INGHILLERI REMAINS IN JAIL (Katie Beers’ attacker charged anew with violating federal law)
Sal Inghilleri, 55, was convicted in 1994 for sexually abusing 9 year old Katie Beers in 1992, before family friend John Esposito kidnapped her and kept her in an underground concrete chamber for 16 days. His attorney said that there was no reason to fear the convicted child molester because he so dislikes prison that he would do anything to avoid being near kids. The last thing he wants to do is go back to jail, said defense attorney Mary Elizabeth Abbate of Deer Park. I think if he saw a child walking on the street, he'd turn and run the other way. Before Inghilleri was released from prison, Suffolk County Court Judge Ralph Gazzillo had to assign a risk level to Inghilleri under Megan's Law. The hearing to classify his risk level as a repeat molester was delayed for two weeks. Laura Ahearn, executive director of Parents for Megan's Law, said it is impossible to rehabilitate child sex abusers, and therefore they all should be considered high-risk offenders when they get out of prison. She believes Inghilleri is a threat. I would think most child sex offenders will say they'd stay away from children, she said. He deserves to be classified a high-risk offender not only because of the sexual abuse he committed, but also because of the other ways he and Linda Inghilleri exploited Beers, Ahearn said. He and his family used her as a virtual slave, Ahearn said. Anything that could happen to take away her innocence happened. He does pose a risk to the community. Inghilleri may have wanted to return to his wife when he was released but his wife says he can forget it. I'm definitely not taking him back, said Linda Inghilleri. She said she is reliving the 11 year old crimes. Katie was put in a dungeon by John and I was put in a dungeon by Sal, she said. She had no idea back then that her husband had committed such awful deeds, she said. Esposito is serving a 15 years to life sentence. A hearing was set to take place for Inghilleri, but he complained of chest pains and was taken from the Suffolk County jail to Central Suffolk Hospital in Riverhead. He was transferred to Stony Brook University Hospital, where he was listed in serious but stable condition. At a previous court date, Inghilleri refused to come into the courtroom from a holding cell because he was worried the stress would cause a heart attack. Suffolk County Judge Ralph Gazzillo, told Inghilleri's attorney that he could stay in the cell during the hearing, but he would have to come out to hear the result. I will give him his [risk level] determination to his face, Gazzillo said. He will be in this courtroom. With Inghilleri fresh from heart surgery, he stayed in his holding cell during the hearing. He emerged, at Gazzillo's insistence, to hear the ruling, walking with a cane. Gazzillo classified Inghilleri as a high-risk offender. The defendant has a history of immoral acts, some of which were captured by law enforcement, and some of which were not, Gazzillo said. Inghilleri's attorney plans to file an appeal. In classifying him a a high-risk offender, Gazzillo said he found Inghilleri's recent professions of remorse unconvincing. Until his most recent parole, hearing, Inghilleri blamed any sexual contact on Beers. A hearing took place because the district attorney's office objected to the initial assessment of the state Board of Examiners of Sex Offenders, which said Inghilleri posed a low risk to the community. As a high-risk offender, Inghilleri will have to report every 90 days for the rest of his life, and his address and details of his crime will be available to the public. Beers, who has lived with an East End foster family since her ordeal, kept her distance from the hearing. She has declined to comment on Inghilleri's release and told the district attorney's office she did not want to take part in the hearing.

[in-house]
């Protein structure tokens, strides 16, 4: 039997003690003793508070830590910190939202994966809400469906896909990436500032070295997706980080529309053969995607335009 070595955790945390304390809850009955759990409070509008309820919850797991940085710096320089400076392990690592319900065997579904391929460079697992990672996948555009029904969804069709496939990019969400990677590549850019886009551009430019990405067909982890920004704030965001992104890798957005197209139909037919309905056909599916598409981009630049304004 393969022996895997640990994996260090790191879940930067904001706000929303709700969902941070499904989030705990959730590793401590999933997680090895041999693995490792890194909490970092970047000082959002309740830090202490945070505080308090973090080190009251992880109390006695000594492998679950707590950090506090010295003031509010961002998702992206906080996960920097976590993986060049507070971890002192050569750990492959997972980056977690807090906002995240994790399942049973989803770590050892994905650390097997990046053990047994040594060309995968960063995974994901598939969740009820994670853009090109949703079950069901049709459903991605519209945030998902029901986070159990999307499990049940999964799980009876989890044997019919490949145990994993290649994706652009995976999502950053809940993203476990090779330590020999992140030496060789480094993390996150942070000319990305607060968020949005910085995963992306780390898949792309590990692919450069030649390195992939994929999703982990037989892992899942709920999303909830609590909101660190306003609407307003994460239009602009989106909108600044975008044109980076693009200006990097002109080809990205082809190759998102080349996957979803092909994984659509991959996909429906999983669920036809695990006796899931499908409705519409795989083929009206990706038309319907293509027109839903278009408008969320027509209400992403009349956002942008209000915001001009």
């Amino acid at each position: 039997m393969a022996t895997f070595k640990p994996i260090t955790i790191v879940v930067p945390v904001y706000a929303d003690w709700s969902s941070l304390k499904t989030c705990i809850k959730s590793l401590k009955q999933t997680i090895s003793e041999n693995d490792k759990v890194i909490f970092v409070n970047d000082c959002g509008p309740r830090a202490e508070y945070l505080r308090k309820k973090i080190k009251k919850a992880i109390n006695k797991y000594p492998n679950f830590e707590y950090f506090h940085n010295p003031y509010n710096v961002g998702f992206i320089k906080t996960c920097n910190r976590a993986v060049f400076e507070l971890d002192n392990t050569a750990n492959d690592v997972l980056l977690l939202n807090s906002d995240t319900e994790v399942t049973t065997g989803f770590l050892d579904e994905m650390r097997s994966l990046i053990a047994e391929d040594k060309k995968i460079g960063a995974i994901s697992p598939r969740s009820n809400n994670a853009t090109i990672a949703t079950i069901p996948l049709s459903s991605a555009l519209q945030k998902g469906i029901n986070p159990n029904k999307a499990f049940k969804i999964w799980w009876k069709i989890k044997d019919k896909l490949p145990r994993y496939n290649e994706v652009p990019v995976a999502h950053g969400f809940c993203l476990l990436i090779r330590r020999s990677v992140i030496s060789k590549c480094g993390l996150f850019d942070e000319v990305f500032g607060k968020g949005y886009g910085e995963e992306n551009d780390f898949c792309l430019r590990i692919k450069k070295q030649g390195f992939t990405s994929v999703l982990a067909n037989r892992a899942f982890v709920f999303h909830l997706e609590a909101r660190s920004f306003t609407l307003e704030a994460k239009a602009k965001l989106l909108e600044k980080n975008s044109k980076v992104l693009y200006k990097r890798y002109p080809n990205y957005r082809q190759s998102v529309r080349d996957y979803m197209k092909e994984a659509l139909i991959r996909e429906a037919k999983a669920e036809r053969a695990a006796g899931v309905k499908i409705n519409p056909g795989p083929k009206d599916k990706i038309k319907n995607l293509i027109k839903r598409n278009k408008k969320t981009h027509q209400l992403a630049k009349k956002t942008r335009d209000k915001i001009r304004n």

Turns out, nobody wants sicko Inghillieri. He is stuck in prison despite his having won release more than 18 months ago. Because Megan's Law restrictions make it nearly impossible for the ailing man to find a new home, he remains in the Collins Correctional Facility in Erie County. It is difficult in general to find a suitable residence for people who commit these types of crimes, but the Division of Parole continues to actively search for a suitable residence, said Tom Grant, a state Division of Parole spokesman.
In July 2006, his prison term will max out, or be completely served, giving the state no choice but to release him.
Inghilleri failed to disclose his new address, as required of all registered sex offenders, and a warrant had been issued for his arrest. He had been missing since May 2007. He was discovered in North Carolina, hiding beneath some clothes in a bedroom closet. Inghilleri was charged with being a fugitive from justice and failing to register as a sex offender, a felony in North Carolina. He was arraigned and ordered held on $250,000 bail. He waived extradition to New York, where he will be charged with a misdemeanor for not notifying police about his change in address.
On October 11, 2007, Inghilleri was held on $100,000 cash bail. He appeared in court in Riverhead as Judge Gazzillo rejected his lawyer's request to lower his bail to $10,000.
Inghilleri never had a chance on April 7, 2008, to make it out the front door of Suffolk County Court in Riverhead. His attorney, Thomas Kenniff of Mineola, went into the court hearing thinking his client might be released on bail after a judge ruled last week that the Suffolk district attorney's office could charge him with only a misdemeanor - not a felon - for failing to register as a sex offender. But Inghilleri's troubles with the criminal justice system escalated markedly instead as federal prosecutors charged him with violating federal law shortly after Suffolk County Court Judge Barbara Kahn refused to reduce his $100,000 bail.